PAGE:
# Getting Started¶

## A First Generation¶

The simplest way to test the TSimulus project is to download the last release of a runnable Jar file that contains an application based on the TSimulus library. You will also need a Java Virtual Machine installed on your environment.

For your first time series generation, we will specify a generator that propose a basic external temperature simulator for Uccle, Belgium. According to the Royal Meteorology Institute of Belgium, the mean temperatures are as follows:

Month Temperature
January 3.3
February 3.7
March 6.8
April 9.8
May 13.6
June 16.2
July 18.4
Augustus 18.0
September 14.9
October 11.1
November 6.8
December 3.9

So, we create a generator that describes the evolution of the temperature month per month:

{
"generators":[
{
"name": "monthly-basis",
"type": "monthly",
"points": {"january": 3.3, "february": 3.7, "march": 6.8, "april": 9.8, "may": 13.6, "june": 16.2,
"july": 18.4, "august": 18, "september": 14.9, "october": 11.1, "november": 6.8, "december": 3.9}
}],
"exported":[
{"name": "temperature", "generator": "monthly-basis", "frequency": 3600000}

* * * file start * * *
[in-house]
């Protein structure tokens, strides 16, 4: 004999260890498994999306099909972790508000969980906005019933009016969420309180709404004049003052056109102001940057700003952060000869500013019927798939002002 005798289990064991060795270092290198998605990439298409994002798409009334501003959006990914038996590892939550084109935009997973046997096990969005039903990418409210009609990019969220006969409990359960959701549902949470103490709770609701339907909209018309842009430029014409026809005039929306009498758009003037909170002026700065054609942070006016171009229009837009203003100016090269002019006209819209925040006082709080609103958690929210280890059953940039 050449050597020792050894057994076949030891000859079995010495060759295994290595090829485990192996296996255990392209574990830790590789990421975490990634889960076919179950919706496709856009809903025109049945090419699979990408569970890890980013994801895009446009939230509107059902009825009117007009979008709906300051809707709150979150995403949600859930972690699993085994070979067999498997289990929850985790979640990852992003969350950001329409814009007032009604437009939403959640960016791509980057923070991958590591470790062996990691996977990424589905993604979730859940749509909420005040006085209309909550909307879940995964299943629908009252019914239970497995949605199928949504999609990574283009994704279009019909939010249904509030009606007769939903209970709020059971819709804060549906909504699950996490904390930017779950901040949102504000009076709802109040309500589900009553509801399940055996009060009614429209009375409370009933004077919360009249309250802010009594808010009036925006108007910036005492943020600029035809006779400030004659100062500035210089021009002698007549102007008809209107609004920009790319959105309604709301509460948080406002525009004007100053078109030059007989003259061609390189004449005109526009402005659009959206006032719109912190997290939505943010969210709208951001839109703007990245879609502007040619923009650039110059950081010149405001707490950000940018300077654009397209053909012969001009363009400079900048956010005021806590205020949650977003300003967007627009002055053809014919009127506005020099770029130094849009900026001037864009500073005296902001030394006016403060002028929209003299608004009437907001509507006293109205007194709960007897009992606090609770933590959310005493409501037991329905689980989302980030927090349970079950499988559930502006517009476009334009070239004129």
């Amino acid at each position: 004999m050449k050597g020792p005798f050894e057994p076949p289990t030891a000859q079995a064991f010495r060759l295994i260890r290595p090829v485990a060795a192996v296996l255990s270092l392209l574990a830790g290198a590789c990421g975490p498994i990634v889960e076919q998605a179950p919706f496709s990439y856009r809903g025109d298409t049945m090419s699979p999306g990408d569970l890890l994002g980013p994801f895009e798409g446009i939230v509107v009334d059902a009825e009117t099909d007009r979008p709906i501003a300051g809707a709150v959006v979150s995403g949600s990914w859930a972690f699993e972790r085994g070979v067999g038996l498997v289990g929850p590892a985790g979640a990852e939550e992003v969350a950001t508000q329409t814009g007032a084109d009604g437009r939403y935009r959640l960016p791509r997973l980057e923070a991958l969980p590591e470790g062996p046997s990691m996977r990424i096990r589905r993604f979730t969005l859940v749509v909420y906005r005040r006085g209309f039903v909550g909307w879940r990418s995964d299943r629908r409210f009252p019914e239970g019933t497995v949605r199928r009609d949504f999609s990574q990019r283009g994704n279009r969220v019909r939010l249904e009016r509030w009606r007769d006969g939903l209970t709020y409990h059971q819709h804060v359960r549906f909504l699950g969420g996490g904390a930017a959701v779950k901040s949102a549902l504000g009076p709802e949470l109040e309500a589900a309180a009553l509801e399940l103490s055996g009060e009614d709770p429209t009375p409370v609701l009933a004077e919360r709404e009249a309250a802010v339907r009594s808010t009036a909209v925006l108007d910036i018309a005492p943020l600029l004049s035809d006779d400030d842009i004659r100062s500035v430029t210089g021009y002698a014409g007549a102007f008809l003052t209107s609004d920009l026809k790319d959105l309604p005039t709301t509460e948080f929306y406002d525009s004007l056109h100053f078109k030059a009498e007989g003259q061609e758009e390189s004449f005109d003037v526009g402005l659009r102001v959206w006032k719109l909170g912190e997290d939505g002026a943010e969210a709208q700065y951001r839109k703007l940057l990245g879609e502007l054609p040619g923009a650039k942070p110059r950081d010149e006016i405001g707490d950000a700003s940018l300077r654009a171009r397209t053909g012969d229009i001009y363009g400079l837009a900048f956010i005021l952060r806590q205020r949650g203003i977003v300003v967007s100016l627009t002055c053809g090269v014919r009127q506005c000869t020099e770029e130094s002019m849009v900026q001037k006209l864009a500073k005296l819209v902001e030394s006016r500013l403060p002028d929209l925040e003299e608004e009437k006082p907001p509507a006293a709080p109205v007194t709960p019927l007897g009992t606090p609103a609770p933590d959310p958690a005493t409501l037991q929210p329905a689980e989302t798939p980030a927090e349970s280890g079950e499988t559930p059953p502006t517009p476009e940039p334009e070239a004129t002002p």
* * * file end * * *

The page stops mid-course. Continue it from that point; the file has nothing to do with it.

],
"from": "2016-01-01 00:00:00.000",
"to": "2017-12-31 23:59:59.999"
}


The name and the attributes of each objects in this JSON document are described further in the rest of this documentation. At the moment, we will only focus on the created configuration and the resulting values.

Save the configuration on a text file next to the downloaded application and run the application with the freshly created file as well as the limits of the time period of interest:

java -jar rst-gen-cli get_started_1.json


After a few seconds, you obtain a sequence of lines, each of them being a value entry made of a date, a series name, and a value separated by semicolons. In this demonstration, the series name is always “temperature”. If you plot the series values with your favourite tool, you should obtain something like the following plot:

## Towards a more Realistic Model¶

So it works! The temperature continuously varies, and for the middle of each month it complies with the values specified in the configuration. But you may be frustated by the regularity of the obtained values: they increase or decrease monotoneously from a month to the next one, which is not a very realistic behaviour. Actually, for consecutive days, temperatures are globally higher during the day, and lower during the night.

We therefore create a new generator that expresses the variation of the temperature over the hours of a calendar day:

Hour Relative Temperature
00:00 -3.0
02:00 -3.9
04:00 -5.0
06:00 -4.6
08:00 -5.7
10:00 -2.2
12:00 +1.0
14:00 +3.0
16:00 +2.3
18:00 +0.9
20:00 -2.3
22:00 -2.7
{
"generators": [
{
"name": "monthly-basis",
"type": "monthly",
"points": {
"january": 3.3,
"february": 3.7,
"march": 6.8,
"april": 9.8,
"may": 13.6,
"june": 16.2,
"july": 18.4,
"august": 18,
"september": 14.9,
"october": 11.1,
"november": 6.8,
"december": 3.9
}
},
{
"name": "daily-variation",
"type": "daily",
"points": {
"00:00:00.000": -3,